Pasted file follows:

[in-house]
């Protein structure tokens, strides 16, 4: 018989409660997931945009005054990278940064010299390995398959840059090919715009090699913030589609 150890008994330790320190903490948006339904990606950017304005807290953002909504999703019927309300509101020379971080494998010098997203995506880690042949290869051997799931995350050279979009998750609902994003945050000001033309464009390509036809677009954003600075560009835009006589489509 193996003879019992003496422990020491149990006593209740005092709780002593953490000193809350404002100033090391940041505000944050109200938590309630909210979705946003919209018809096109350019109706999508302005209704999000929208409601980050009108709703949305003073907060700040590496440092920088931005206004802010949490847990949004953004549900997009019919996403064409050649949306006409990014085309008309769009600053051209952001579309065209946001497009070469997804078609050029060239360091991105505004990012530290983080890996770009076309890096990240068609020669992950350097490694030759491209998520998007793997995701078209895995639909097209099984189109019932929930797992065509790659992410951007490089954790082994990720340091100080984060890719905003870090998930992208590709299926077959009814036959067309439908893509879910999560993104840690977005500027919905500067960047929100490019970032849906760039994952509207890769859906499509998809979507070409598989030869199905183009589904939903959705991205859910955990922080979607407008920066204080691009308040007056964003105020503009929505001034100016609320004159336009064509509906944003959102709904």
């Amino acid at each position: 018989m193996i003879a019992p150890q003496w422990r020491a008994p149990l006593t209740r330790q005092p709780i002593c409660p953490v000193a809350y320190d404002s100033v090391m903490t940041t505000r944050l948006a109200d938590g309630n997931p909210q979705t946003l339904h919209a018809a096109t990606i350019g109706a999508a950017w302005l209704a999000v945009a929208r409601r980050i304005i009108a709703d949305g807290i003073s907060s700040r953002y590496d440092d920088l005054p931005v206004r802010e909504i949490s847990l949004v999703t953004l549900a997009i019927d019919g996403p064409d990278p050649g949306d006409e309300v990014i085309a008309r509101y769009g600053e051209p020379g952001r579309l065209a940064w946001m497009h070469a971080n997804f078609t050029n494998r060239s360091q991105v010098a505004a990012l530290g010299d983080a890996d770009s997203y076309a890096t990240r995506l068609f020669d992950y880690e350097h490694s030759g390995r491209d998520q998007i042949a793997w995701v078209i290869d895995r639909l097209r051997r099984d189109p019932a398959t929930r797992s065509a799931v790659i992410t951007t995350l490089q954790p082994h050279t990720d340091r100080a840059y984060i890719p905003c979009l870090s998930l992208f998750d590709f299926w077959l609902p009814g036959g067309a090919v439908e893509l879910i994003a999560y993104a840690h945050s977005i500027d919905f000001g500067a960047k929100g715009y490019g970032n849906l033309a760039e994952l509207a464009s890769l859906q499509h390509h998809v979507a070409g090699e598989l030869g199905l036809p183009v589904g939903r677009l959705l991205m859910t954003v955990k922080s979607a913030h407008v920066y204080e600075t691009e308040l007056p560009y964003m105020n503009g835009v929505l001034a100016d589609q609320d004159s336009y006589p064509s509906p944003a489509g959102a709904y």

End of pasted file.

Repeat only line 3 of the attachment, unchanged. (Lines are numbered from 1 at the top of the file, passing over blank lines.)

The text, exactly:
């Amino acid at each position: 018989m193996i003879a019992p150890q003496w422990r020491a008994p149990l006593t209740r330790q005092p709780i002593c409660p953490v000193a809350y320190d404002s100033v090391m903490t940041t505000r944050l948006a109200d938590g309630n997931p909210q979705t946003l339904h919209a018809a096109t990606i350019g109706a999508a950017w302005l209704a999000v945009a929208r409601r980050i304005i009108a709703d949305g807290i003073s907060s700040r953002y590496d440092d920088l005054p931005v206004r802010e909504i949490s847990l949004v999703t953004l549900a997009i019927d019919g996403p064409d990278p050649g949306d006409e309300v990014i085309a008309r509101y769009g600053e051209p020379g952001r579309l065209a940064w946001m497009h070469a971080n997804f078609t050029n494998r060239s360091q991105v010098a505004a990012l530290g010299d983080a890996d770009s997203y076309a890096t990240r995506l068609f020669d992950y880690e350097h490694s030759g390995r491209d998520q998007i042949a793997w995701v078209i290869d895995r639909l097209r051997r099984d189109p019932a398959t929930r797992s065509a799931v790659i992410t951007t995350l490089q954790p082994h050279t990720d340091r100080a840059y984060i890719p905003c979009l870090s998930l992208f998750d590709f299926w077959l609902p009814g036959g067309a090919v439908e893509l879910i994003a999560y993104a840690h945050s977005i500027d919905f000001g500067a960047k929100g715009y490019g970032n849906l033309a760039e994952l509207a464009s890769l859906q499509h390509h998809v979507a070409g090699e598989l030869g199905l036809p183009v589904g939903r677009l959705l991205m859910t954003v955990k922080s979607a913030h407008v920066y204080e600075t691009e308040l007056p560009y964003m105020n503009g835009v929505l001034a100016d589609q609320d004159s336009y006589p064509s509906p944003a489509g959102a709904y």